- Recently there has been a dramatic increase in the frequency and severity of skin and soft-tissue infections (SSTIs) accompanied by the emergence of resistance to many of the antimicrobial agents commonly used to treat skin and soft-tissue infections in the past.
- There was a 29% increase in the total hospital admissions for these infections between 2000 and 2004.
- 6.3 million physician’s office visits per year are attributable to SSTIs.
- Between 1993 and 2005, annual emergency department visits for SSTIs increased from 1.2 million to 3.4 million patients.
- Some of this increased frequency is related to the emergence of community associated methicillin-resistant S. aureus (MRSA).
- Clinical evaluation of patients with SSTI aims to establish the cause and severity of infection and must take into account pathogen-specific and local antibiotic resistance patterns.
- When developing an adequate differential diagnosis and an appropriate index of suspicion for specific etiological agents it is essential to obtain a careful history that includes information about the patient’s immune status, geographical locale, travel history, recent trauma or surgery, previous antimicrobial therapy, lifestyle, hobbies, and animal exposure or bites.
- Recognition of the physical examination findings and understanding the anatomical relationships of skin and soft tissue are crucial for establishing the correct diagnosis.
- When information from history and physical are insufficient, biopsy or aspiration of tissue may be necessary, and radiographic procedures may be critical to determine the level of infection and the presence of gas, abscess or a necrotizing process.
- Surgical exploration or debridement is an important diagnostic as well as therapeutic procedure in patients with necrotizing infections or myonecrosis.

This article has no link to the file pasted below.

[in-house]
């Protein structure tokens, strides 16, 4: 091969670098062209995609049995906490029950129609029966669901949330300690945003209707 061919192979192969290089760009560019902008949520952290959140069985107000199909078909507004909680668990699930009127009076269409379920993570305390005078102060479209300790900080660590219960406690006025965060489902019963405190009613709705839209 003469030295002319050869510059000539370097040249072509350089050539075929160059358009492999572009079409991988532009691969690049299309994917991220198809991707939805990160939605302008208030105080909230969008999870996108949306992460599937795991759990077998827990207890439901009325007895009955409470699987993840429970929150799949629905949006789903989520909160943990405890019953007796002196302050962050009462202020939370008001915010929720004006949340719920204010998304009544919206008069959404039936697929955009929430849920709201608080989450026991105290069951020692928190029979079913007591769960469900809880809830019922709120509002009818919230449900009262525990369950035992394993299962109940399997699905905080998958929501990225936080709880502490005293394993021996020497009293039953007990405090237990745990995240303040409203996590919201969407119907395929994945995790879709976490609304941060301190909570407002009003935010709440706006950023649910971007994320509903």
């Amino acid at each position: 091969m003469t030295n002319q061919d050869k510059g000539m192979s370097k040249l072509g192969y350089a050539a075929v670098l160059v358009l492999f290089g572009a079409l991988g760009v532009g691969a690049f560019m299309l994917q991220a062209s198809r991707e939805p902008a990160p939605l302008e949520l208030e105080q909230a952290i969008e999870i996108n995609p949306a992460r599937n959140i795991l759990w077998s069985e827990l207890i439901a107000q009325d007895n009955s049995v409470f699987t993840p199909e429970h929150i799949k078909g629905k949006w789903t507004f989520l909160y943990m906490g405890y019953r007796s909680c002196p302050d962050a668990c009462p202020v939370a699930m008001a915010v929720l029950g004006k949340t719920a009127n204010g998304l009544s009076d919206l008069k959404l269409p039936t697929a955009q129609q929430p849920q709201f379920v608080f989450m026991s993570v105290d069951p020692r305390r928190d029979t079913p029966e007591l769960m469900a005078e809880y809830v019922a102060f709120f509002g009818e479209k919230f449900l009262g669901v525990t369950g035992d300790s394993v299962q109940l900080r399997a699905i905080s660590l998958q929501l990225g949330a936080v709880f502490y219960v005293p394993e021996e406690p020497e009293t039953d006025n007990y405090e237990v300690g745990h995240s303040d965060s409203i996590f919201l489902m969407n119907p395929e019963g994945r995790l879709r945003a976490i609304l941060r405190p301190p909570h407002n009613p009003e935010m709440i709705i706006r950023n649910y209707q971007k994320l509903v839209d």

Impetigo and Ecthyma
- Gram stain and culture of the pus or exudates from skin lesions of impetigo and ecthyma are recommended to help identify whether Staphylococcus aureus and/or a β-hemolytic streptococcus is the cause (SR-M), but treatment without these studies is reasonable in typical cases (SR-M).
- Bullous and nonbullous impetigo can be treated with oral or topical antimicrobials, but oral therapy is recommended for patients with numerous lesions or in outbreaks affecting several people to help decrease transmission of infection. Treatment for ecthyma should be an oral antimicrobial.
- Treatment of bullous and nonbullous impetigo should be with either mupirocin or retapamulin bid for 5 days (SR-H).
- Oral therapy for ecthyma or impetigo should be a 7-day regimen with an agent active against S. aureus unless cultures yield streptococci alone (when oral penicillin is the recommended agent) (SR-H). Because S. aureus isolates from impetigo and ecthyma are usually methicillin-susceptible, dicloxacillin or cephalexin is recommended. When MRSA is suspected or confirmed, doxycycline, clindamycin, or sulfamethoxazole-trimethoprim (SMX-TMP) is recommended (SR-M).
- Systemic antimicrobials should be used for infections during outbreaks of post-streptococcal glomerulonephritis to help eliminate nephritogenic strains of Streptococcus pyogenes from the community (SR-M)
Purulent SSTIs (cutaneous abscesses, furuncles, carbuncles, and inflamed epidermoid cysts) (Figure 1)
- Gram stain and culture of pus from carbuncles and abscesses are recommended, but treatment without these studies is reasonable in typical cases (SR-M).
- Gram stain and culture of pus from inflamed epidermoid cysts are NOT recommended (SR-M).
- Incision and drainage is the recommended treatment for inflamed epidermoid cysts, carbuncles, abscesses and large furuncles
(See Fig. 1/Purulent/MILD) (SR-H).
- The decision to administer antibiotics directed against S. aureus as an adjunct to incision and drainage should be made based on the presence or absence of systemic inflammatory response syndrome (SIRS) such as temperature >38°C or <36°C, tachypnea >24 breaths/min, tachycardia >90 beats/min or white blood cell count (WBC) >12,000 or <400 cells/mm3 (See Fig. 1/Purulent/MODERATE) (SR-L). An antibiotic active against MRSA is recommended for patients with carbuncles or abscesses who have failed initial antibiotic treatment, have markedly impaired host defenses, or in patients with SIRS and hypotension (See Fig. 1/Purulent/SEVERE and Table 1) (SR-L). Tedizolid and dalbavancin are also effective treatments of SSTI including those caused by MRSA and were approved by the FDA after publication of the 2014 guideline.